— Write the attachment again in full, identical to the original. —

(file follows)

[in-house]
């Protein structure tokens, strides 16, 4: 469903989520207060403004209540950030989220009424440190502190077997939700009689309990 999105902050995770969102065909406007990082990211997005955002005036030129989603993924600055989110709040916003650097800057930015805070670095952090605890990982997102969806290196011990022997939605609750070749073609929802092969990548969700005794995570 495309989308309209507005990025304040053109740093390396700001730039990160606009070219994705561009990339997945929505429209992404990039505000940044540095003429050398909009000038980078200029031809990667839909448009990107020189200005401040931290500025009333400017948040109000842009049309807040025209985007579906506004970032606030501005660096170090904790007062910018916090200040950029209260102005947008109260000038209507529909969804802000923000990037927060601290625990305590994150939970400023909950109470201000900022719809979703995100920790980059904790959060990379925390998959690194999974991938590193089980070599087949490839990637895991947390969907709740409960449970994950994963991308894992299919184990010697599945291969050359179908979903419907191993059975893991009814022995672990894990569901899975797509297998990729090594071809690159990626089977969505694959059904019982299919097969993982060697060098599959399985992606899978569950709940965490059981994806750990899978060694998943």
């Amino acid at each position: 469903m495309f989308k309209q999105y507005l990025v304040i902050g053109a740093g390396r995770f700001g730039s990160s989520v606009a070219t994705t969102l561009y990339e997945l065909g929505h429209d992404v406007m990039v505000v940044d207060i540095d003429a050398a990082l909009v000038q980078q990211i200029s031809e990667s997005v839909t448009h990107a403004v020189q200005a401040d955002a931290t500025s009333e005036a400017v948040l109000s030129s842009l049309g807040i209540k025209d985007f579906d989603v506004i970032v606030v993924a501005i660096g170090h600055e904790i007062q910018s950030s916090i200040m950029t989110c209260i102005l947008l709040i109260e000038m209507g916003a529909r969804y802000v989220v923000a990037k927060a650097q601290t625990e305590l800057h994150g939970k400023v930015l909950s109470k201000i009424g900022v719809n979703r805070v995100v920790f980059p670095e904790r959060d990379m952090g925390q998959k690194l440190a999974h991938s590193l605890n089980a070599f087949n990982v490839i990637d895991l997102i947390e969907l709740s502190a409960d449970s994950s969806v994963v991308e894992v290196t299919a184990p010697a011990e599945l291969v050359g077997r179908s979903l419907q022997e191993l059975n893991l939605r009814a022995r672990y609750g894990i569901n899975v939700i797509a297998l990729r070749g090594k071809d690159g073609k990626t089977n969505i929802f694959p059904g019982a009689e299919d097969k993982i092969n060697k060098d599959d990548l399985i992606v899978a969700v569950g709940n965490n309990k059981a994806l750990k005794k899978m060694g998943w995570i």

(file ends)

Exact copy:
[in-house]
């Protein structure tokens, strides 16, 4: 469903989520207060403004209540950030989220009424440190502190077997939700009689309990 999105902050995770969102065909406007990082990211997005955002005036030129989603993924600055989110709040916003650097800057930015805070670095952090605890990982997102969806290196011990022997939605609750070749073609929802092969990548969700005794995570 495309989308309209507005990025304040053109740093390396700001730039990160606009070219994705561009990339997945929505429209992404990039505000940044540095003429050398909009000038980078200029031809990667839909448009990107020189200005401040931290500025009333400017948040109000842009049309807040025209985007579906506004970032606030501005660096170090904790007062910018916090200040950029209260102005947008109260000038209507529909969804802000923000990037927060601290625990305590994150939970400023909950109470201000900022719809979703995100920790980059904790959060990379925390998959690194999974991938590193089980070599087949490839990637895991947390969907709740409960449970994950994963991308894992299919184990010697599945291969050359179908979903419907191993059975893991009814022995672990894990569901899975797509297998990729090594071809690159990626089977969505694959059904019982299919097969993982060697060098599959399985992606899978569950709940965490059981994806750990899978060694998943």
């Amino acid at each position: 469903m495309f989308k309209q999105y507005l990025v304040i902050g053109a740093g390396r995770f700001g730039s990160s989520v606009a070219t994705t969102l561009y990339e997945l065909g929505h429209d992404v406007m990039v505000v940044d207060i540095d003429a050398a990082l909009v000038q980078q990211i200029s031809e990667s997005v839909t448009h990107a403004v020189q200005a401040d955002a931290t500025s009333e005036a400017v948040l109000s030129s842009l049309g807040i209540k025209d985007f579906d989603v506004i970032v606030v993924a501005i660096g170090h600055e904790i007062q910018s950030s916090i200040m950029t989110c209260i102005l947008l709040i109260e000038m209507g916003a529909r969804y802000v989220v923000a990037k927060a650097q601290t625990e305590l800057h994150g939970k400023v930015l909950s109470k201000i009424g900022v719809n979703r805070v995100v920790f980059p670095e904790r959060d990379m952090g925390q998959k690194l440190a999974h991938s590193l605890n089980a070599f087949n990982v490839i990637d895991l997102i947390e969907l709740s502190a409960d449970s994950s969806v994963v991308e894992v290196t299919a184990p010697a011990e599945l291969v050359g077997r179908s979903l419907q022997e191993l059975n893991l939605r009814a022995r672990y609750g894990i569901n899975v939700i797509a297998l990729r070749g090594k071809d690159g073609k990626t089977n969505i929802f694959p059904g019982a009689e299919d097969k993982i092969n060697k060098d599959d990548l399985i992606v899978a969700v569950g709940n965490n309990k059981a994806l750990k005794k899978m060694g998943w995570i």